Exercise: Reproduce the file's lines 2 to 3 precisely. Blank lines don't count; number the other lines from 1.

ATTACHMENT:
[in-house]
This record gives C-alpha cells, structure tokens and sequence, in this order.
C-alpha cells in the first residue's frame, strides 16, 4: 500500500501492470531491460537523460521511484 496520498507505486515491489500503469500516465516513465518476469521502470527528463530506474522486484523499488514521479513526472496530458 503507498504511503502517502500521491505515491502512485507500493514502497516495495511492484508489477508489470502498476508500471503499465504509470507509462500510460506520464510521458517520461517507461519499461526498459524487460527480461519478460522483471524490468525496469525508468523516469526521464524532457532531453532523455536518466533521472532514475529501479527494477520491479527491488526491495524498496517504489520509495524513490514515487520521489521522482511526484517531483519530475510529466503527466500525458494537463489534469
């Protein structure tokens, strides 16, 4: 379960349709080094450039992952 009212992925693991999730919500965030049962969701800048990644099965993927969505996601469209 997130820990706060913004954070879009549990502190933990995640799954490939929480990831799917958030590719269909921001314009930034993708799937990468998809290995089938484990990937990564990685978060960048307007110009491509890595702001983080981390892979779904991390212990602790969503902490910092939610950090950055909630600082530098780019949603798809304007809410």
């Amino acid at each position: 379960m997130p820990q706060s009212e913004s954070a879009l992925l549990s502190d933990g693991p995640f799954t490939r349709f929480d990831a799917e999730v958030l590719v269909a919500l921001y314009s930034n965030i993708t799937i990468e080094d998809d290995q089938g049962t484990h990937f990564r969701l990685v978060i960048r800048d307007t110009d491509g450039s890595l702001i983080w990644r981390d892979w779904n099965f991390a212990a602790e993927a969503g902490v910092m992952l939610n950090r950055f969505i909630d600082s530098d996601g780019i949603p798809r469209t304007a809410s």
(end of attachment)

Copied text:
This record gives C-alpha cells, structure tokens and sequence, in this order.
C-alpha cells in the first residue's frame, strides 16, 4: 500500500501492470531491460537523460521511484 496520498507505486515491489500503469500516465516513465518476469521502470527528463530506474522486484523499488514521479513526472496530458 503507498504511503502517502500521491505515491502512485507500493514502497516495495511492484508489477508489470502498476508500471503499465504509470507509462500510460506520464510521458517520461517507461519499461526498459524487460527480461519478460522483471524490468525496469525508468523516469526521464524532457532531453532523455536518466533521472532514475529501479527494477520491479527491488526491495524498496517504489520509495524513490514515487520521489521522482511526484517531483519530475510529466503527466500525458494537463489534469